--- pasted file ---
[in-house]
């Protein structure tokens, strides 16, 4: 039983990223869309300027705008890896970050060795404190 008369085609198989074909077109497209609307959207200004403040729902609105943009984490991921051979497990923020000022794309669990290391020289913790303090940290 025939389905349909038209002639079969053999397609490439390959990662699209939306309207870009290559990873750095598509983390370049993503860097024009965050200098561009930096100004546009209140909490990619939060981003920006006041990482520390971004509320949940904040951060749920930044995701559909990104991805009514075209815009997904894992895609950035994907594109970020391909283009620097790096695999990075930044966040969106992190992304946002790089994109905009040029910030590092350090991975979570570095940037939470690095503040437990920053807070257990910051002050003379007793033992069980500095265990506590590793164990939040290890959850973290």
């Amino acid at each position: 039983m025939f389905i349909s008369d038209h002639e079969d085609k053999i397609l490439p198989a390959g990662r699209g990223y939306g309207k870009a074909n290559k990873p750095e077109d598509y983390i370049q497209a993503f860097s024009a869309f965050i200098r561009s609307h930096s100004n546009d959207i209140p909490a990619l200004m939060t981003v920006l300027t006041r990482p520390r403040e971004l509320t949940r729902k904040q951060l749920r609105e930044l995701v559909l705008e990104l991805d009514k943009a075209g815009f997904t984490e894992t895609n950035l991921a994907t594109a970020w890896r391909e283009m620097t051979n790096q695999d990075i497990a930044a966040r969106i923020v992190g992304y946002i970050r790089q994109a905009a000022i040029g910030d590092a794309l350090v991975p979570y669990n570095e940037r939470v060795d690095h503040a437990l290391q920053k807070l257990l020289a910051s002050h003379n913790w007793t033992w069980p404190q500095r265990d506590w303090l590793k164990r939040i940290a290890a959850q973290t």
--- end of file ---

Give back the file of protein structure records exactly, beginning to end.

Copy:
[in-house]
């Protein structure tokens, strides 16, 4: 039983990223869309300027705008890896970050060795404190 008369085609198989074909077109497209609307959207200004403040729902609105943009984490991921051979497990923020000022794309669990290391020289913790303090940290 025939389905349909038209002639079969053999397609490439390959990662699209939306309207870009290559990873750095598509983390370049993503860097024009965050200098561009930096100004546009209140909490990619939060981003920006006041990482520390971004509320949940904040951060749920930044995701559909990104991805009514075209815009997904894992895609950035994907594109970020391909283009620097790096695999990075930044966040969106992190992304946002790089994109905009040029910030590092350090991975979570570095940037939470690095503040437990920053807070257990910051002050003379007793033992069980500095265990506590590793164990939040290890959850973290």
């Amino acid at each position: 039983m025939f389905i349909s008369d038209h002639e079969d085609k053999i397609l490439p198989a390959g990662r699209g990223y939306g309207k870009a074909n290559k990873p750095e077109d598509y983390i370049q497209a993503f860097s024009a869309f965050i200098r561009s609307h930096s100004n546009d959207i209140p909490a990619l200004m939060t981003v920006l300027t006041r990482p520390r403040e971004l509320t949940r729902k904040q951060l749920r609105e930044l995701v559909l705008e990104l991805d009514k943009a075209g815009f997904t984490e894992t895609n950035l991921a994907t594109a970020w890896r391909e283009m620097t051979n790096q695999d990075i497990a930044a966040r969106i923020v992190g992304y946002i970050r790089q994109a905009a000022i040029g910030d590092a794309l350090v991975p979570y669990n570095e940037r939470v060795d690095h503040a437990l290391q920053k807070l257990l020289a910051s002050h003379n913790w007793t033992w069980p404190q500095r265990d506590w303090l590793k164990r939040i940290a290890a959850q973290t």